Take that, Nike.
There was Meb Keflezighi, wrapped in the stars and stripes as the first American winner of the Boston Marathon since 1985 and on his feet were … Skechers.
The sight was a rarity in the $7 billion market for performance running shoes, but it may not be for long. Skechers, which the Wall Street Journal reports had an 18-percent increase in sales last year, signed Keflezighi as a spokesman in 2011 when it launched its line for high-performance athletes.
Forget those butt-firmer shoes; this is serious stuff and Skechers got a huge boost from a victory that further establishes Keflezighi as one of the top American marathoners. He also won the New York City Marathon in 2009 and won a silver medal in the 2004 Summer Olympics in Athens. He previously ran in Nike shoes, but split with the company in 2010 because he felt it didn’t offer him enough money.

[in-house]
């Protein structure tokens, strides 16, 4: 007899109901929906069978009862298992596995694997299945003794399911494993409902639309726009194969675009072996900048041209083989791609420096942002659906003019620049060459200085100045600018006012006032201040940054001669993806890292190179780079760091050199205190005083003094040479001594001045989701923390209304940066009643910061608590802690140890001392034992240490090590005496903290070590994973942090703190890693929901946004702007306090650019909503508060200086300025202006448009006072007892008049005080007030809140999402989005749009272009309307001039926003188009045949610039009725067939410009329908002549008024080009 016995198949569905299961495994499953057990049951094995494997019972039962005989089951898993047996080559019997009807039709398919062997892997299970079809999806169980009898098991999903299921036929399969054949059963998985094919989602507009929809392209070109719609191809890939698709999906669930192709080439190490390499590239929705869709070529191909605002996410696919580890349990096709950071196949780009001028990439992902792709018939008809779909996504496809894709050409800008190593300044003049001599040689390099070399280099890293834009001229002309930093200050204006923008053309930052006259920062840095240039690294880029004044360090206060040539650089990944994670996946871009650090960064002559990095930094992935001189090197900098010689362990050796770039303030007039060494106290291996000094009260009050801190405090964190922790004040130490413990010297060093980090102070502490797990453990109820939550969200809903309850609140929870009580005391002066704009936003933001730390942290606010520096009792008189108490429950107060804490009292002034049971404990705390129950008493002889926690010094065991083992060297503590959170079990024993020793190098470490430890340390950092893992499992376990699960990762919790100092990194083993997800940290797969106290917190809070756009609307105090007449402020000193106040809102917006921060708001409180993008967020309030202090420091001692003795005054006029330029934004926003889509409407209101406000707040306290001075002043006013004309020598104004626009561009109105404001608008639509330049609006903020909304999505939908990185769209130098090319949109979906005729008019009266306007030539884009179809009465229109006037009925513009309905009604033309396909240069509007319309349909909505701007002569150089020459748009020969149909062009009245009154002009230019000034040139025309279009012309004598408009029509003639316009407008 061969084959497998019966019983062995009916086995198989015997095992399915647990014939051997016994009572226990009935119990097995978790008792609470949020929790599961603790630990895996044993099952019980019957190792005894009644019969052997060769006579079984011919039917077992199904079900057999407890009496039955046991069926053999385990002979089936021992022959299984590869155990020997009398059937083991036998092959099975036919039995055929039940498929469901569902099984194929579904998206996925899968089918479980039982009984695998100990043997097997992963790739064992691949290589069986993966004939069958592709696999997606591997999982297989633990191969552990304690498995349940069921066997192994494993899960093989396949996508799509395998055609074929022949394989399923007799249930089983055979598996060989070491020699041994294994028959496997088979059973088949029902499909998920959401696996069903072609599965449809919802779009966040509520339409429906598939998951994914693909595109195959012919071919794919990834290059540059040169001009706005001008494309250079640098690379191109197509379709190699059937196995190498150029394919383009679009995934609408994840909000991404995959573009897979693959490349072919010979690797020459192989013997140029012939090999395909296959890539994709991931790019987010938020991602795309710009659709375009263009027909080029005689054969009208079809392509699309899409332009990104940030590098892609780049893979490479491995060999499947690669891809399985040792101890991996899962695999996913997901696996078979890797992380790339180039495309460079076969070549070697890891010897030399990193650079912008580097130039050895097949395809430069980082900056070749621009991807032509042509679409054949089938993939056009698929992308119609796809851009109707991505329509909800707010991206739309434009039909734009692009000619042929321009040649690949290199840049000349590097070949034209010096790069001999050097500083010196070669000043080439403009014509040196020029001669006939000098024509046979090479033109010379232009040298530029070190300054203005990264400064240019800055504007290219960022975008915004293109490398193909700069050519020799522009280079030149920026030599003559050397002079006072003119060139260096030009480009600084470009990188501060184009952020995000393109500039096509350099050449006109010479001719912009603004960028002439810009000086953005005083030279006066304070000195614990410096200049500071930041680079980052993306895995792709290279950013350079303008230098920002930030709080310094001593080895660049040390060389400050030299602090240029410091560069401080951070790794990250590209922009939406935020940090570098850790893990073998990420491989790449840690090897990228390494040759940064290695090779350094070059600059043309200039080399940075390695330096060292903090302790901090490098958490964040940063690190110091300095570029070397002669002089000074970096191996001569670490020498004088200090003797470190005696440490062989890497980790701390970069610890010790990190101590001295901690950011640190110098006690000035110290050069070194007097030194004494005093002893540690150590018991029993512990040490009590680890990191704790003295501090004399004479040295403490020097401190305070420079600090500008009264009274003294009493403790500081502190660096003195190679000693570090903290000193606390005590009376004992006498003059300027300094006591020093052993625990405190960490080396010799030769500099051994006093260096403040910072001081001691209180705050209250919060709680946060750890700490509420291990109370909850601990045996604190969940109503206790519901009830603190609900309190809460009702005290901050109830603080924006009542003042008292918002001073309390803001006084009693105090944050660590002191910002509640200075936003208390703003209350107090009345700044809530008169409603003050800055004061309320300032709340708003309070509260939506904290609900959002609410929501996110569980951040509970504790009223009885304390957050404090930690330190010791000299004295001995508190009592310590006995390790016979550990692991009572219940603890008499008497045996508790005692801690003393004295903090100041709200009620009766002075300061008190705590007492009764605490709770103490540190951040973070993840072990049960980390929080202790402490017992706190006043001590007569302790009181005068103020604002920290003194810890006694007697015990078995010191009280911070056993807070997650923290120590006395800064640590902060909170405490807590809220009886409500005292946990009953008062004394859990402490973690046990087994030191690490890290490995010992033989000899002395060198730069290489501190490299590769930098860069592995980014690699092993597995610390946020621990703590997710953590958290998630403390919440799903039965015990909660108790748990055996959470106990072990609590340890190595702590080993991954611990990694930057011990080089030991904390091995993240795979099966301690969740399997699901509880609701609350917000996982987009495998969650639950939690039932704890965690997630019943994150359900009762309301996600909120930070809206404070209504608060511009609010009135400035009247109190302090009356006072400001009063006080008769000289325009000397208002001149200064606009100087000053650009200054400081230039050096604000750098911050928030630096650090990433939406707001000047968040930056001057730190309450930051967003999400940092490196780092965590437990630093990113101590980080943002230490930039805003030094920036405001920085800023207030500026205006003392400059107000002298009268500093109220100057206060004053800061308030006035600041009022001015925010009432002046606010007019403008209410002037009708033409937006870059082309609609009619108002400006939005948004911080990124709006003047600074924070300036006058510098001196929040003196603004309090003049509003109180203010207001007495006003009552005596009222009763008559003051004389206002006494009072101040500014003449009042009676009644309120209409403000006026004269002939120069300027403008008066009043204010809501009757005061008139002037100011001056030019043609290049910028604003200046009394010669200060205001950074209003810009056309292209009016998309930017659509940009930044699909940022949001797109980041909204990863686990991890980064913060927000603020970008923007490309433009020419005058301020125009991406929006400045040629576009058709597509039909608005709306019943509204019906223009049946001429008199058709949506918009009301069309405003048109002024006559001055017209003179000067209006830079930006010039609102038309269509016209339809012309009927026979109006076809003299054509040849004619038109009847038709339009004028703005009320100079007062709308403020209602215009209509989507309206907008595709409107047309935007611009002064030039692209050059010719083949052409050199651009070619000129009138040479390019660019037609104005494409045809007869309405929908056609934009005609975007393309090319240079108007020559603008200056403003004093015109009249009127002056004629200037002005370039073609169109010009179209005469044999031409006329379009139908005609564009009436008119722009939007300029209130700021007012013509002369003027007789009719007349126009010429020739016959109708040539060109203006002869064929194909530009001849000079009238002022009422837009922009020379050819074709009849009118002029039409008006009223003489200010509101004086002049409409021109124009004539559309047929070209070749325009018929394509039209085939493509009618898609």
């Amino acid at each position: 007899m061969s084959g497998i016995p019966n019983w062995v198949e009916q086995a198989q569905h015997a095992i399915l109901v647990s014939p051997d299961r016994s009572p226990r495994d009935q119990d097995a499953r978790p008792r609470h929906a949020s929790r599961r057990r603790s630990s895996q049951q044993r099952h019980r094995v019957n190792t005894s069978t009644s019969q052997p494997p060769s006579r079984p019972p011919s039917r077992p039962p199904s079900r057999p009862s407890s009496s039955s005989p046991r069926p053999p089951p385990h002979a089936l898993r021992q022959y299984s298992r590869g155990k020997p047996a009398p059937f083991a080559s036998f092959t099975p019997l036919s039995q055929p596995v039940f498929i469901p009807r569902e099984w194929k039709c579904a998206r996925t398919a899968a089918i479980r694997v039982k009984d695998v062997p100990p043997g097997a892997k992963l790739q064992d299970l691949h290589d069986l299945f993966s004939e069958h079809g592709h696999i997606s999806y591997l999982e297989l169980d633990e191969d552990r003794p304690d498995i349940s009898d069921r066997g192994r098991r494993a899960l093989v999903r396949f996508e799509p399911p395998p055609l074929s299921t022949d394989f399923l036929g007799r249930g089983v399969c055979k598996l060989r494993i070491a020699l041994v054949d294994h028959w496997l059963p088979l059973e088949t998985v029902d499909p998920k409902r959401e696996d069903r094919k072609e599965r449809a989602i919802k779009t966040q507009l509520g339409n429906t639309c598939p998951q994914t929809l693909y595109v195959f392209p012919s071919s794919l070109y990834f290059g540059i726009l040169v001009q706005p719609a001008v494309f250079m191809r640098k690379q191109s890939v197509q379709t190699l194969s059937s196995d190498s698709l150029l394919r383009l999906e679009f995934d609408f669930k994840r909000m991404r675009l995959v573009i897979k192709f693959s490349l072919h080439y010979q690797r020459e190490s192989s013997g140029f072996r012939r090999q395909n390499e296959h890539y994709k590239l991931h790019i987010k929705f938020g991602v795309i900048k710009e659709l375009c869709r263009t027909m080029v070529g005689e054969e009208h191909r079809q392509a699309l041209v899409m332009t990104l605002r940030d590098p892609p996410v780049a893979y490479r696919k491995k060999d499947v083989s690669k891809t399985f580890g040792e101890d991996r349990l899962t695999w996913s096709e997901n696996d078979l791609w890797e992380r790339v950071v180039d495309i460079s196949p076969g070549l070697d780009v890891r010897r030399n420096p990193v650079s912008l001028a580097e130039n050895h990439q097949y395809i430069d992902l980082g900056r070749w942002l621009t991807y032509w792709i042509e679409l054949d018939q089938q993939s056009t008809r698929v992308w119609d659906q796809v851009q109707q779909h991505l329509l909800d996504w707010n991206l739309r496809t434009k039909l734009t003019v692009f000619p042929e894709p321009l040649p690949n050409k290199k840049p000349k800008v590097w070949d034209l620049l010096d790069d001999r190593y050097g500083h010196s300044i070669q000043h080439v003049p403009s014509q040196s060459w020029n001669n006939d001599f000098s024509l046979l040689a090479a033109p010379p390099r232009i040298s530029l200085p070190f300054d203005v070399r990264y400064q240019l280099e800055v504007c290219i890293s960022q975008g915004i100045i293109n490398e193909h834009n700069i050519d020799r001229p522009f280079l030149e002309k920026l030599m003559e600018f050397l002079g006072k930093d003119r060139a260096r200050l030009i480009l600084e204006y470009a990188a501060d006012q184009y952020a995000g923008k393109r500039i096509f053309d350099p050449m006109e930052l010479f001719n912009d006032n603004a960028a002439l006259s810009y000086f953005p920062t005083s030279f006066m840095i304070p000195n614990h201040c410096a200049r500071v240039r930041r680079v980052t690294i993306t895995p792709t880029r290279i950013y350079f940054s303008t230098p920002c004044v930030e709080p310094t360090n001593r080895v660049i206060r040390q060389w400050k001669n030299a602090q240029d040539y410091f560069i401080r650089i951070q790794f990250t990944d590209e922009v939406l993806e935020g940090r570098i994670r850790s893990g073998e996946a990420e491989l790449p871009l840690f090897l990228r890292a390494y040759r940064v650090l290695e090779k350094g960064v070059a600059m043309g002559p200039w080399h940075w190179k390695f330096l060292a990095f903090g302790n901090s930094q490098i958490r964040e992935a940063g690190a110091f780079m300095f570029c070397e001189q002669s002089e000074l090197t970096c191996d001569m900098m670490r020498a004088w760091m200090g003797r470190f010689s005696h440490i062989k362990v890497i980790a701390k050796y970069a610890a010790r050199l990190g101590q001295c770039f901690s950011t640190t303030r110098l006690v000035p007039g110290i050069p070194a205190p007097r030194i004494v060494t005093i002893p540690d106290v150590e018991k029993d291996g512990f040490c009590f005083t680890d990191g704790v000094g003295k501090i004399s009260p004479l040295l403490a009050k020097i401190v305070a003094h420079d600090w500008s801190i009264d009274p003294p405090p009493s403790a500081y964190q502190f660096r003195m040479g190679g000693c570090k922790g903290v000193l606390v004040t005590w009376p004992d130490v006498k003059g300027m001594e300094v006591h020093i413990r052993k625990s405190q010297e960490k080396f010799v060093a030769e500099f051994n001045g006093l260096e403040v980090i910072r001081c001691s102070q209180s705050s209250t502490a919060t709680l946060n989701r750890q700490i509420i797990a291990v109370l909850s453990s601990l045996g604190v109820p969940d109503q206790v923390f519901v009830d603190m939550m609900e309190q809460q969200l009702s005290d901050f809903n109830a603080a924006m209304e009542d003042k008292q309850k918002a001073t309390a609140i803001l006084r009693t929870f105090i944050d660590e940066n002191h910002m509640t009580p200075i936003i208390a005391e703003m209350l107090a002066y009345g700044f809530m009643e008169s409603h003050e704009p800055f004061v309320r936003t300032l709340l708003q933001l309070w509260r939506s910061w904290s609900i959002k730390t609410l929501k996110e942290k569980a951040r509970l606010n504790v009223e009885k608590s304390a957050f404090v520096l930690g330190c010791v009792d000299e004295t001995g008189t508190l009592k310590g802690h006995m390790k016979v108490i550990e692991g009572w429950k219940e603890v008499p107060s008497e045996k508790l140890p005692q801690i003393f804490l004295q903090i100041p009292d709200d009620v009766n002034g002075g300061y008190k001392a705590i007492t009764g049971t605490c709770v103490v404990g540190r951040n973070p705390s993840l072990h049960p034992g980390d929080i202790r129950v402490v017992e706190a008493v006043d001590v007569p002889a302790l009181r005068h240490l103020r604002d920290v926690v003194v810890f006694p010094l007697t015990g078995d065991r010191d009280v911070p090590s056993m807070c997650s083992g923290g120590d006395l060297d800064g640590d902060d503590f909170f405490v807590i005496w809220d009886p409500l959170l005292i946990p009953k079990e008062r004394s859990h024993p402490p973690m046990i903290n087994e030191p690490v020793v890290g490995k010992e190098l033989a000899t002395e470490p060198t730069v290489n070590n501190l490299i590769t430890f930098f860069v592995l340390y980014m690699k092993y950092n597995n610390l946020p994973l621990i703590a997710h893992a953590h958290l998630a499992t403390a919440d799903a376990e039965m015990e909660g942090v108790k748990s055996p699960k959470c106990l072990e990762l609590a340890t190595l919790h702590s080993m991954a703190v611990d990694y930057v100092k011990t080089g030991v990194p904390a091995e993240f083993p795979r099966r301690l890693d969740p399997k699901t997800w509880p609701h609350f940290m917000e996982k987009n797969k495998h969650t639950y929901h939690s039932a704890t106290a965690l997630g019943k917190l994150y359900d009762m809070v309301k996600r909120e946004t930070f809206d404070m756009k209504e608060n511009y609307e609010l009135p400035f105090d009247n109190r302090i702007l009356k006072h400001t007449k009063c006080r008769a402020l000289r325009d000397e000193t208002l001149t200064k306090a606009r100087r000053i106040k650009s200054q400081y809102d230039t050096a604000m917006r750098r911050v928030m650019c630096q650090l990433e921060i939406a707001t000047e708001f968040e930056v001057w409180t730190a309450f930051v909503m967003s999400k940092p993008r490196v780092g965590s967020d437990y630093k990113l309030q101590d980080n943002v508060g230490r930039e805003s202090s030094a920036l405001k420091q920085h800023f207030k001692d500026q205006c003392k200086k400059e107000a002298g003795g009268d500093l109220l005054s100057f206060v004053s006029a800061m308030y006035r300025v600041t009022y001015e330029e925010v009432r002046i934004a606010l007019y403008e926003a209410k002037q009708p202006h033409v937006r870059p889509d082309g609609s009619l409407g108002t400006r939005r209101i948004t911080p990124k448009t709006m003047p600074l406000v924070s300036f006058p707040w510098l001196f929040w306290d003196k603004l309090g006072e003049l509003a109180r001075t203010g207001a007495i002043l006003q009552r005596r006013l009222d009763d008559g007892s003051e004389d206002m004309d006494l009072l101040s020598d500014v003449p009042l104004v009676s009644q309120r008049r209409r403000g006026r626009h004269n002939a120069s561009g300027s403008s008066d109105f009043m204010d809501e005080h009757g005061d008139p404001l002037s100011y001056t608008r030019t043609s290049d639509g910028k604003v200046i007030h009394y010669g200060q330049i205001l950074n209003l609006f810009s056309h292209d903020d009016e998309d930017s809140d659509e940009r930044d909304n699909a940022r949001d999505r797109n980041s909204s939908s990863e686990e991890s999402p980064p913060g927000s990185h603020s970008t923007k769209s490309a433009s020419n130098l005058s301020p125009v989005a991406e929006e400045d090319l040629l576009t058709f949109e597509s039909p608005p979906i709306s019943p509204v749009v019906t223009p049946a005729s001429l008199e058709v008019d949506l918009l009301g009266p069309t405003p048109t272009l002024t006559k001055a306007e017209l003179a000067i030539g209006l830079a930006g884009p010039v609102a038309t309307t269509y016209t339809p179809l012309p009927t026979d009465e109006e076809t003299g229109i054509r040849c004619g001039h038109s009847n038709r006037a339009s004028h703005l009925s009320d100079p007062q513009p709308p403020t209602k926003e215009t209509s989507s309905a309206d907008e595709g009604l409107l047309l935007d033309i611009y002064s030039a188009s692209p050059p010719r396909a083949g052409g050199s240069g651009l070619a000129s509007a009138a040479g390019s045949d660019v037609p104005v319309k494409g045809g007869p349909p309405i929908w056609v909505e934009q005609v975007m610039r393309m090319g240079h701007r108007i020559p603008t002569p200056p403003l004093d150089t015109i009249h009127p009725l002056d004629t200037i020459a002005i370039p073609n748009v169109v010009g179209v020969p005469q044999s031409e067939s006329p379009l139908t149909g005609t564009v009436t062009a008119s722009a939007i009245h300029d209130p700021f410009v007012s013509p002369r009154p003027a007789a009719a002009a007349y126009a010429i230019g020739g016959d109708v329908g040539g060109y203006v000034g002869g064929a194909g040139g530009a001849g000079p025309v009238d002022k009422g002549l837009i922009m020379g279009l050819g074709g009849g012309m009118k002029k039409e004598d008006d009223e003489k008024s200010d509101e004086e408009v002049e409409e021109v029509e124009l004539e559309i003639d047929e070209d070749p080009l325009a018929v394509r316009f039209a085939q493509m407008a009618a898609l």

“I have nothing against Nike,” he told the Journal last month. “It’s a business decision they have to make. But at the same time, there’s people that are employed by Nike that hopefully regret their decision.”
Keflezighi’s win caps a tough weekend at the Beaverton, Ore., apparel conglomerate that got its start with running shoes and helped stoke the running movement. On Friday, CNET reported that the company had laid off a number of employees in its FuelBand division, a move that could eventually mark the end of FuelBand. Rather than focus on the wristband that allows users to track various aspects of their fitness, Nike will focus on building software for fitness trackers.
Don’t worry too much for Nike, though. They’re still got those Air Jordan XX9 high-def sneakers going for them.